Bread and Salt
The lighthouse was somewhere in the south of his country, that stood unused in the wet smoke that rose from the sea, maybe no more than ten metres below the candy stripe, that looked no better now, than as the day it was painted.
No longer a boy, he works twelve hours a day, with two cigarette breaks, because he is lucky. An Atlantic oil rig with cold fingers that reach deep in to the earth, dredging the old bones of what’s left. I don’t know what else to say.
So much of nothing can be said, and is said. Words like a substance can spill in to the ocean of myself like a secret. Give me something. Twelve hours a day to forget everything. Two cigarette breaks and the smoke that might rise from the sea.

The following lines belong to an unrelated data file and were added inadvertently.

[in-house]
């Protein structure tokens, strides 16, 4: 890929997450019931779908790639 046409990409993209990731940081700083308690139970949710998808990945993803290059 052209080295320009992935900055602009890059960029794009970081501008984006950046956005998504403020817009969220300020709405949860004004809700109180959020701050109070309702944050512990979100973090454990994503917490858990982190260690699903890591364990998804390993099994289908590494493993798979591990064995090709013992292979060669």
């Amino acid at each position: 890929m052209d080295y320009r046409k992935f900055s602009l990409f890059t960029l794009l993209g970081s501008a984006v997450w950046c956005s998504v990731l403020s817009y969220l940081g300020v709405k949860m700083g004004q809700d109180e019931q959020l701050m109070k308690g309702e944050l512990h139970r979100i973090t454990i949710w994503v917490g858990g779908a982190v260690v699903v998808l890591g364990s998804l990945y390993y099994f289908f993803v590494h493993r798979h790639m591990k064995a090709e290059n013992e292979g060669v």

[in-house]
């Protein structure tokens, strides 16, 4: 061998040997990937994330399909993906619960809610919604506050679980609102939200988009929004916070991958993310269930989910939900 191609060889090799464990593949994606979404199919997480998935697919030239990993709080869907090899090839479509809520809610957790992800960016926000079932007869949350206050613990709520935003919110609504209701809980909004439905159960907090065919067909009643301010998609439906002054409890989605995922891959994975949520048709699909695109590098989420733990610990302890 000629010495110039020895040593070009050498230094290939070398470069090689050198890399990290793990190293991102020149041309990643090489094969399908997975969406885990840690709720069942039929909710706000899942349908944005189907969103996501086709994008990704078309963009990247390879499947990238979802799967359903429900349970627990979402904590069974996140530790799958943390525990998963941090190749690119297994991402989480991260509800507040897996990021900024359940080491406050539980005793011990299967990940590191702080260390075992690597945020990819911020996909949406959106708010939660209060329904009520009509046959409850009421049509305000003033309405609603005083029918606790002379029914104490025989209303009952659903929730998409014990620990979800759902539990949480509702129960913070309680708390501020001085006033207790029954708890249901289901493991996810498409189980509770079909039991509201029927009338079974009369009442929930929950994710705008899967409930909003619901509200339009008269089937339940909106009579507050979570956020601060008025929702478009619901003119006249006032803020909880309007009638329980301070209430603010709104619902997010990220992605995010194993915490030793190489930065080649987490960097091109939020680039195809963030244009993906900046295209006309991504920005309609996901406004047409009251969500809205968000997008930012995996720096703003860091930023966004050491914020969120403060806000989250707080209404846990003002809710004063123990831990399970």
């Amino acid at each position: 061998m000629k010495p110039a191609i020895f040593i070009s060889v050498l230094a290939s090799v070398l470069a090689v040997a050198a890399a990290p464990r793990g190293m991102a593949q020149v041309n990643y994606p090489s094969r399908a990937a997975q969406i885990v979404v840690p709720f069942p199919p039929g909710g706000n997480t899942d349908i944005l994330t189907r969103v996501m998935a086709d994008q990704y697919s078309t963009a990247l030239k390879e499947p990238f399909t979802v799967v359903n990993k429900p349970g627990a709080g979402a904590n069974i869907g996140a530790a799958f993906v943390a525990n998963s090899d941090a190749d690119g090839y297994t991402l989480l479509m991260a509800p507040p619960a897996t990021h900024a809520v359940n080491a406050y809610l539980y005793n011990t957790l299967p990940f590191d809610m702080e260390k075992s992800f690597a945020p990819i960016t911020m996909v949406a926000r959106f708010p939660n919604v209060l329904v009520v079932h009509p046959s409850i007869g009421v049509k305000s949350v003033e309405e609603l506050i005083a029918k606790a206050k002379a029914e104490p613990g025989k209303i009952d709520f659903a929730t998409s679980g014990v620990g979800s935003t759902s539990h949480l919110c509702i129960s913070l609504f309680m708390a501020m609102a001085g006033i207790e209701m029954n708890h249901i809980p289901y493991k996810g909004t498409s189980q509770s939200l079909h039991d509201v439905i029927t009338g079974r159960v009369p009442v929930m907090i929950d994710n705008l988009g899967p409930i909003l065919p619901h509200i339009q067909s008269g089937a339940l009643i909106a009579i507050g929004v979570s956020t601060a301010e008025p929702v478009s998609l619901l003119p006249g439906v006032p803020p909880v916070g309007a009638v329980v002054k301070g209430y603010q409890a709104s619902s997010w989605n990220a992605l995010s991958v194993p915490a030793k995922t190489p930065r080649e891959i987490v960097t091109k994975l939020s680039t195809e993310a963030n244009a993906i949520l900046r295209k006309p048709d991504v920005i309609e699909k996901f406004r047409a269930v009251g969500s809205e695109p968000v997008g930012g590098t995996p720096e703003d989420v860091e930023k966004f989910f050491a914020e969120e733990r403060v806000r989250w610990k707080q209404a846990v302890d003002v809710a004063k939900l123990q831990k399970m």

Give me all of what you cannot drink and should never taste. Give me the taste of your cherry pierogies, and the name of your sister who cooked them in butter. Tell me how she left her life of turning down bed sheets before she left again to die.
Tell me about our board of yellow wood, our father’s boots resting together on the tools of someone else’s construction; where we’d work in the rain, and in the sun, and in the winter. Where we’d wait for the engines to melt the snow in to ice.